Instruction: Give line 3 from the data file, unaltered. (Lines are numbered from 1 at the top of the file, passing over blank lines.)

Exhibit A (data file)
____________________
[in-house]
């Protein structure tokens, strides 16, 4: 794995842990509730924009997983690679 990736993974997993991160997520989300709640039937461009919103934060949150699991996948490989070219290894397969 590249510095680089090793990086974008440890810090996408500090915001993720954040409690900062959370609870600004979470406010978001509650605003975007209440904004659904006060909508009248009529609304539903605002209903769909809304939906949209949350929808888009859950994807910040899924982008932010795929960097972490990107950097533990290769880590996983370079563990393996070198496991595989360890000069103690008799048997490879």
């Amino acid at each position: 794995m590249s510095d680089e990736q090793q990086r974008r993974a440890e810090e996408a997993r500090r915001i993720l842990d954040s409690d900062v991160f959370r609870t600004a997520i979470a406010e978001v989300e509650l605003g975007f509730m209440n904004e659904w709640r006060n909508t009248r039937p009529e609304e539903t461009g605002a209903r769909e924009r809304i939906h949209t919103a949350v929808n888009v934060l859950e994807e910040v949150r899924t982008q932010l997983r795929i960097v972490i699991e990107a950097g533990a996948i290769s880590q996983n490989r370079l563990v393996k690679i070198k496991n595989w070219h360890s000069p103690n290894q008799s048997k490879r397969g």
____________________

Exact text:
């Amino acid at each position: 794995m590249s510095d680089e990736q090793q990086r974008r993974a440890e810090e996408a997993r500090r915001i993720l842990d954040s409690d900062v991160f959370r609870t600004a997520i979470a406010e978001v989300e509650l605003g975007f509730m209440n904004e659904w709640r006060n909508t009248r039937p009529e609304e539903t461009g605002a209903r769909e924009r809304i939906h949209t919103a949350v929808n888009v934060l859950e994807e910040v949150r899924t982008q932010l997983r795929i960097v972490i699991e990107a950097g533990a996948i290769s880590q996983n490989r370079l563990v393996k690679i070198k496991n595989w070219h360890s000069p103690n290894q008799s048997k490879r397969g």